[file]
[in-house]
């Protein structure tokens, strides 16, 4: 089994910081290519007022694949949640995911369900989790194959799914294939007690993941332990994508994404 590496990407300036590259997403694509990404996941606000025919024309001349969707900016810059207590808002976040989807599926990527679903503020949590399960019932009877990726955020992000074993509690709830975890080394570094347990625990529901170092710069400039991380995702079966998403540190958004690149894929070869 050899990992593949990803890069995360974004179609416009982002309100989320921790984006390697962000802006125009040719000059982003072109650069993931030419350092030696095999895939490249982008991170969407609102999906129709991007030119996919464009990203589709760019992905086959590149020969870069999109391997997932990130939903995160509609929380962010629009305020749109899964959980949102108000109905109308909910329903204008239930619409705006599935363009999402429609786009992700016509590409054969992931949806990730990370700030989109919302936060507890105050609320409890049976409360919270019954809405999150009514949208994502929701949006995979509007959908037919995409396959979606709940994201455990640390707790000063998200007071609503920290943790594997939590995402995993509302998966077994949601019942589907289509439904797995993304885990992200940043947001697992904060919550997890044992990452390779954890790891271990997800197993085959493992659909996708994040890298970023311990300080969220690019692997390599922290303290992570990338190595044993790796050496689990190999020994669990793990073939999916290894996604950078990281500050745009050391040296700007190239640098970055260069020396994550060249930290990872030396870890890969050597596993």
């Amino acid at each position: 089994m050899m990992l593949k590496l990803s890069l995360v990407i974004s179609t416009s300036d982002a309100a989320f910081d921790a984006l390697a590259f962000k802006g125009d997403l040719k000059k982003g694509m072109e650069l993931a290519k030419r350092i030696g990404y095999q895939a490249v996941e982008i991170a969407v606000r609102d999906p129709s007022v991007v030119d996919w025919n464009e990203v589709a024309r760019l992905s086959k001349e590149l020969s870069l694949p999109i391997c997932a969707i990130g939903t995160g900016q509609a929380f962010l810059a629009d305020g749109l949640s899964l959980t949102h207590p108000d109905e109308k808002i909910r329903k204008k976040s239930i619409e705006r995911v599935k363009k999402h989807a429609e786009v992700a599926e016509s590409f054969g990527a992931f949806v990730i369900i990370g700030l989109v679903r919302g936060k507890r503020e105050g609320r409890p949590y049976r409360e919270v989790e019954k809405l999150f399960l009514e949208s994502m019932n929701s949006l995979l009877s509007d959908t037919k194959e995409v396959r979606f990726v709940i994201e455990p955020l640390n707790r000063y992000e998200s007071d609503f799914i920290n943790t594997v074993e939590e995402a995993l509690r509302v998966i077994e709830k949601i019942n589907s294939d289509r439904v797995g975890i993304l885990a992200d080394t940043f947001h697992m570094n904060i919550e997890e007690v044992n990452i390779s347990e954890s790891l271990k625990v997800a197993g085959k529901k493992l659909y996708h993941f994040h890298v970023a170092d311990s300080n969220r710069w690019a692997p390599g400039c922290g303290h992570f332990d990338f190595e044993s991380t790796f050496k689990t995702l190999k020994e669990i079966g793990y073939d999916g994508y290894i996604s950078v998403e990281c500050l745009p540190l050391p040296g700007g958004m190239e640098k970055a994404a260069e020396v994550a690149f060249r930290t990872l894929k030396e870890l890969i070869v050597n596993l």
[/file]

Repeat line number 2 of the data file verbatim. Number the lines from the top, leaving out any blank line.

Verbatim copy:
């Protein structure tokens, strides 16, 4: 089994910081290519007022694949949640995911369900989790194959799914294939007690993941332990994508994404 590496990407300036590259997403694509990404996941606000025919024309001349969707900016810059207590808002976040989807599926990527679903503020949590399960019932009877990726955020992000074993509690709830975890080394570094347990625990529901170092710069400039991380995702079966998403540190958004690149894929070869 050899990992593949990803890069995360974004179609416009982002309100989320921790984006390697962000802006125009040719000059982003072109650069993931030419350092030696095999895939490249982008991170969407609102999906129709991007030119996919464009990203589709760019992905086959590149020969870069999109391997997932990130939903995160509609929380962010629009305020749109899964959980949102108000109905109308909910329903204008239930619409705006599935363009999402429609786009992700016509590409054969992931949806990730990370700030989109919302936060507890105050609320409890049976409360919270019954809405999150009514949208994502929701949006995979509007959908037919995409396959979606709940994201455990640390707790000063998200007071609503920290943790594997939590995402995993509302998966077994949601019942589907289509439904797995993304885990992200940043947001697992904060919550997890044992990452390779954890790891271990997800197993085959493992659909996708994040890298970023311990300080969220690019692997390599922290303290992570990338190595044993790796050496689990190999020994669990793990073939999916290894996604950078990281500050745009050391040296700007190239640098970055260069020396994550060249930290990872030396870890890969050597596993």